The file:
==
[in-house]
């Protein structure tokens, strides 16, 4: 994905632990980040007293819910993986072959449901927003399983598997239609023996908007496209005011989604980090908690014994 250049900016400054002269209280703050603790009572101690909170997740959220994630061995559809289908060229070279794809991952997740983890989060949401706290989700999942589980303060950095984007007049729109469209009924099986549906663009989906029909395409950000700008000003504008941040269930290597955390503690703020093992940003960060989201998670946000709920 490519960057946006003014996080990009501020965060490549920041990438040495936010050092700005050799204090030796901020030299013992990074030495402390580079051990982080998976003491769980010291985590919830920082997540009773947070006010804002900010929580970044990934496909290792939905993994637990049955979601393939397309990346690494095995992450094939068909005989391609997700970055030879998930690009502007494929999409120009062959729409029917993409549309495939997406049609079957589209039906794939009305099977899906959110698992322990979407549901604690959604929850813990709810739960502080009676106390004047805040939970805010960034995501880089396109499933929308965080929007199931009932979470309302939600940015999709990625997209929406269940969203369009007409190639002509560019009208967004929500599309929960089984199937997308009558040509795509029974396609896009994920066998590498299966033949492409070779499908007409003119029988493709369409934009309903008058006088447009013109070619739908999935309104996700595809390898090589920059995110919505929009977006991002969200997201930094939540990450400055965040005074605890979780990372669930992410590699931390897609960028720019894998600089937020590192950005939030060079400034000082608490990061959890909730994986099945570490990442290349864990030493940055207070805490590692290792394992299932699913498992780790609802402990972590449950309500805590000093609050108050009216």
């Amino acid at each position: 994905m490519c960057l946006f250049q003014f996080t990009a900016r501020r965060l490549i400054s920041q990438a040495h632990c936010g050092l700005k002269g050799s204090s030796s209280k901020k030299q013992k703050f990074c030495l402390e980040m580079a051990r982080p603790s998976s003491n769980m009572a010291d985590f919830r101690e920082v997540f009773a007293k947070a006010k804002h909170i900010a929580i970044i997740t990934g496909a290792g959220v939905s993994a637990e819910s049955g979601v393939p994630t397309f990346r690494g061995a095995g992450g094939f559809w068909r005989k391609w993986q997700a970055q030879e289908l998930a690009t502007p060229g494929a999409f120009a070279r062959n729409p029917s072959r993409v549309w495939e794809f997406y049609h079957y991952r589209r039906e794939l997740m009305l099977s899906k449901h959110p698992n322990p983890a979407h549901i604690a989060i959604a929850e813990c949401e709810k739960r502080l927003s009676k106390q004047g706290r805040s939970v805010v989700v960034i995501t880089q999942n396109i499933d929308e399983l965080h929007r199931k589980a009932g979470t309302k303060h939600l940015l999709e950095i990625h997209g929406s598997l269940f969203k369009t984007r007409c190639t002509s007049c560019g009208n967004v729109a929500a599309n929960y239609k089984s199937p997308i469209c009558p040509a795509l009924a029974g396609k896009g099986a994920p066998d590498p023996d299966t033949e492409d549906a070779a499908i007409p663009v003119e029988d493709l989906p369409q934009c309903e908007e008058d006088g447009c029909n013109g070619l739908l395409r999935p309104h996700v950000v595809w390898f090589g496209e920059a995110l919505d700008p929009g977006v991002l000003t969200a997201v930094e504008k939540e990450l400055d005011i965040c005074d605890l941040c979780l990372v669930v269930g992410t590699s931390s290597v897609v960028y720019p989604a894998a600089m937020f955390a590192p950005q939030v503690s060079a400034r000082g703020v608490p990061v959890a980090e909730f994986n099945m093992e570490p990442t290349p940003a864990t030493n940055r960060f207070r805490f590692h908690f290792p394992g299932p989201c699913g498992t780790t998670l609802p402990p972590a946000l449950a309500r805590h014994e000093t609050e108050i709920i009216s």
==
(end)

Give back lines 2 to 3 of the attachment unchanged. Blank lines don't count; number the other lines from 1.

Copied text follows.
């Protein structure tokens, strides 16, 4: 994905632990980040007293819910993986072959449901927003399983598997239609023996908007496209005011989604980090908690014994 250049900016400054002269209280703050603790009572101690909170997740959220994630061995559809289908060229070279794809991952997740983890989060949401706290989700999942589980303060950095984007007049729109469209009924099986549906663009989906029909395409950000700008000003504008941040269930290597955390503690703020093992940003960060989201998670946000709920 490519960057946006003014996080990009501020965060490549920041990438040495936010050092700005050799204090030796901020030299013992990074030495402390580079051990982080998976003491769980010291985590919830920082997540009773947070006010804002900010929580970044990934496909290792939905993994637990049955979601393939397309990346690494095995992450094939068909005989391609997700970055030879998930690009502007494929999409120009062959729409029917993409549309495939997406049609079957589209039906794939009305099977899906959110698992322990979407549901604690959604929850813990709810739960502080009676106390004047805040939970805010960034995501880089396109499933929308965080929007199931009932979470309302939600940015999709990625997209929406269940969203369009007409190639002509560019009208967004929500599309929960089984199937997308009558040509795509029974396609896009994920066998590498299966033949492409070779499908007409003119029988493709369409934009309903008058006088447009013109070619739908999935309104996700595809390898090589920059995110919505929009977006991002969200997201930094939540990450400055965040005074605890979780990372669930992410590699931390897609960028720019894998600089937020590192950005939030060079400034000082608490990061959890909730994986099945570490990442290349864990030493940055207070805490590692290792394992299932699913498992780790609802402990972590449950309500805590000093609050108050009216």
């Amino acid at each position: 994905m490519c960057l946006f250049q003014f996080t990009a900016r501020r965060l490549i400054s920041q990438a040495h632990c936010g050092l700005k002269g050799s204090s030796s209280k901020k030299q013992k703050f990074c030495l402390e980040m580079a051990r982080p603790s998976s003491n769980m009572a010291d985590f919830r101690e920082v997540f009773a007293k947070a006010k804002h909170i900010a929580i970044i997740t990934g496909a290792g959220v939905s993994a637990e819910s049955g979601v393939p994630t397309f990346r690494g061995a095995g992450g094939f559809w068909r005989k391609w993986q997700a970055q030879e289908l998930a690009t502007p060229g494929a999409f120009a070279r062959n729409p029917s072959r993409v549309w495939e794809f997406y049609h079957y991952r589209r039906e794939l997740m009305l099977s899906k449901h959110p698992n322990p983890a979407h549901i604690a989060i959604a929850e813990c949401e709810k739960r502080l927003s009676k106390q004047g706290r805040s939970v805010v989700v960034i995501t880089q999942n396109i499933d929308e399983l965080h929007r199931k589980a009932g979470t309302k303060h939600l940015l999709e950095i990625h997209g929406s598997l269940f969203k369009t984007r007409c190639t002509s007049c560019g009208n967004v729109a929500a599309n929960y239609k089984s199937p997308i469209c009558p040509a795509l009924a029974g396609k896009g099986a994920p066998d590498p023996d299966t033949e492409d549906a070779a499908i007409p663009v003119e029988d493709l989906p369409q934009c309903e908007e008058d006088g447009c029909n013109g070619l739908l395409r999935p309104h996700v950000v595809w390898f090589g496209e920059a995110l919505d700008p929009g977006v991002l000003t969200a997201v930094e504008k939540e990450l400055d005011i965040c005074d605890l941040c979780l990372v669930v269930g992410t590699s931390s290597v897609v960028y720019p989604a894998a600089m937020f955390a590192p950005q939030v503690s060079a400034r000082g703020v608490p990061v959890a980090e909730f994986n099945m093992e570490p990442t290349p940003a864990t030493n940055r960060f207070r805490f590692h908690f290792p394992g299932p989201c699913g498992t780790t998670l609802p402990p972590a946000l449950a309500r805590h014994e000093t609050e108050i709920i009216s």